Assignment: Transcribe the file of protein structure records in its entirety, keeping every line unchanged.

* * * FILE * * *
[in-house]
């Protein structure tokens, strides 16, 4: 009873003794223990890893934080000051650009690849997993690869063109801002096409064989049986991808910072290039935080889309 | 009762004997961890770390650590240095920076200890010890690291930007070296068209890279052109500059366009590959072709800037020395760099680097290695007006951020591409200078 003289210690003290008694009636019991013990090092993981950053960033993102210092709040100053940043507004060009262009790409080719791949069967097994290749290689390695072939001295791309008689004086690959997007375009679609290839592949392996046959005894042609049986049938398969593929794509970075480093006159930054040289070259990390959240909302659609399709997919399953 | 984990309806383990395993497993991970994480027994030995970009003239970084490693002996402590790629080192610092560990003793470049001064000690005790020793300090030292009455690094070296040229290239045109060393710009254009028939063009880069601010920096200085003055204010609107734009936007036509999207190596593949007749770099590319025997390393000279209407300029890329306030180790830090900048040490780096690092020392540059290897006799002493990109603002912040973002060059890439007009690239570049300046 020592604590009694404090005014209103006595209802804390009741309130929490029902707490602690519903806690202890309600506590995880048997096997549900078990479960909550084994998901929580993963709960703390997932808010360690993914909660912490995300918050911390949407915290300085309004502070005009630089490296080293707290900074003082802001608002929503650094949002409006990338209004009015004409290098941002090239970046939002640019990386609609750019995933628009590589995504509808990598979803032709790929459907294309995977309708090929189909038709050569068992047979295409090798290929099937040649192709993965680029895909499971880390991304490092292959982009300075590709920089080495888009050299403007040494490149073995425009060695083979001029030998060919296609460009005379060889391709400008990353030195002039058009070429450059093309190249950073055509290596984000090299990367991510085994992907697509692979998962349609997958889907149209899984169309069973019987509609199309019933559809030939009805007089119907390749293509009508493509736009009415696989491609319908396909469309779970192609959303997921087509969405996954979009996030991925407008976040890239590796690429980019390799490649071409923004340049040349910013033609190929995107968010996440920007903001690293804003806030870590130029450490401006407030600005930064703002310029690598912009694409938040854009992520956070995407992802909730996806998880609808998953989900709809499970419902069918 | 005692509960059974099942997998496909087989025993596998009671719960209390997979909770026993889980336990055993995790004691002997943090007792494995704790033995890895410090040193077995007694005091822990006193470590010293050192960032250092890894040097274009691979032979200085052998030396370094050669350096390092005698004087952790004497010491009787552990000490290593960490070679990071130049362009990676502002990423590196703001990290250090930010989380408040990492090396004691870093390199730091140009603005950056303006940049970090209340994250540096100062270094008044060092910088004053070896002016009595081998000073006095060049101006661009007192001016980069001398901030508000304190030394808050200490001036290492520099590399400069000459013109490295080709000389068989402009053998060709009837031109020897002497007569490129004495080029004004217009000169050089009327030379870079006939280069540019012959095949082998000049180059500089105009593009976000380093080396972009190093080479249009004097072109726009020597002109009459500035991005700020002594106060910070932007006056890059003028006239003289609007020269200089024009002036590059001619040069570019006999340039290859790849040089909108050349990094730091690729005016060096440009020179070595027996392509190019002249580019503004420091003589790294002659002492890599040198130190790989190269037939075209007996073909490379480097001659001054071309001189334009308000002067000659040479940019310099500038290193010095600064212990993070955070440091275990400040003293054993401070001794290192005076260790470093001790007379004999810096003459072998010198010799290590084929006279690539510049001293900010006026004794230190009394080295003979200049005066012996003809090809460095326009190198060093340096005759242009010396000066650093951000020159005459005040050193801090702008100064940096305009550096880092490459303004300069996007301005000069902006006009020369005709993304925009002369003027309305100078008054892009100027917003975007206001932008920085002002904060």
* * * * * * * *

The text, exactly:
[in-house]
């Protein structure tokens, strides 16, 4: 009873003794223990890893934080000051650009690849997993690869063109801002096409064989049986991808910072290039935080889309 | 009762004997961890770390650590240095920076200890010890690291930007070296068209890279052109500059366009590959072709800037020395760099680097290695007006951020591409200078 003289210690003290008694009636019991013990090092993981950053960033993102210092709040100053940043507004060009262009790409080719791949069967097994290749290689390695072939001295791309008689004086690959997007375009679609290839592949392996046959005894042609049986049938398969593929794509970075480093006159930054040289070259990390959240909302659609399709997919399953 | 984990309806383990395993497993991970994480027994030995970009003239970084490693002996402590790629080192610092560990003793470049001064000690005790020793300090030292009455690094070296040229290239045109060393710009254009028939063009880069601010920096200085003055204010609107734009936007036509999207190596593949007749770099590319025997390393000279209407300029890329306030180790830090900048040490780096690092020392540059290897006799002493990109603002912040973002060059890439007009690239570049300046 020592604590009694404090005014209103006595209802804390009741309130929490029902707490602690519903806690202890309600506590995880048997096997549900078990479960909550084994998901929580993963709960703390997932808010360690993914909660912490995300918050911390949407915290300085309004502070005009630089490296080293707290900074003082802001608002929503650094949002409006990338209004009015004409290098941002090239970046939002640019990386609609750019995933628009590589995504509808990598979803032709790929459907294309995977309708090929189909038709050569068992047979295409090798290929099937040649192709993965680029895909499971880390991304490092292959982009300075590709920089080495888009050299403007040494490149073995425009060695083979001029030998060919296609460009005379060889391709400008990353030195002039058009070429450059093309190249950073055509290596984000090299990367991510085994992907697509692979998962349609997958889907149209899984169309069973019987509609199309019933559809030939009805007089119907390749293509009508493509736009009415696989491609319908396909469309779970192609959303997921087509969405996954979009996030991925407008976040890239590796690429980019390799490649071409923004340049040349910013033609190929995107968010996440920007903001690293804003806030870590130029450490401006407030600005930064703002310029690598912009694409938040854009992520956070995407992802909730996806998880609808998953989900709809499970419902069918 | 005692509960059974099942997998496909087989025993596998009671719960209390997979909770026993889980336990055993995790004691002997943090007792494995704790033995890895410090040193077995007694005091822990006193470590010293050192960032250092890894040097274009691979032979200085052998030396370094050669350096390092005698004087952790004497010491009787552990000490290593960490070679990071130049362009990676502002990423590196703001990290250090930010989380408040990492090396004691870093390199730091140009603005950056303006940049970090209340994250540096100062270094008044060092910088004053070896002016009595081998000073006095060049101006661009007192001016980069001398901030508000304190030394808050200490001036290492520099590399400069000459013109490295080709000389068989402009053998060709009837031109020897002497007569490129004495080029004004217009000169050089009327030379870079006939280069540019012959095949082998000049180059500089105009593009976000380093080396972009190093080479249009004097072109726009020597002109009459500035991005700020002594106060910070932007006056890059003028006239003289609007020269200089024009002036590059001619040069570019006999340039290859790849040089909108050349990094730091690729005016060096440009020179070595027996392509190019002249580019503004420091003589790294002659002492890599040198130190790989190269037939075209007996073909490379480097001659001054071309001189334009308000002067000659040479940019310099500038290193010095600064212990993070955070440091275990400040003293054993401070001794290192005076260790470093001790007379004999810096003459072998010198010799290590084929006279690539510049001293900010006026004794230190009394080295003979200049005066012996003809090809460095326009190198060093340096005759242009010396000066650093951000020159005459005040050193801090702008100064940096305009550096880092490459303004300069996007301005000069902006006009020369005709993304925009002369003027309305100078008054892009100027917003975007206001932008920085002002904060």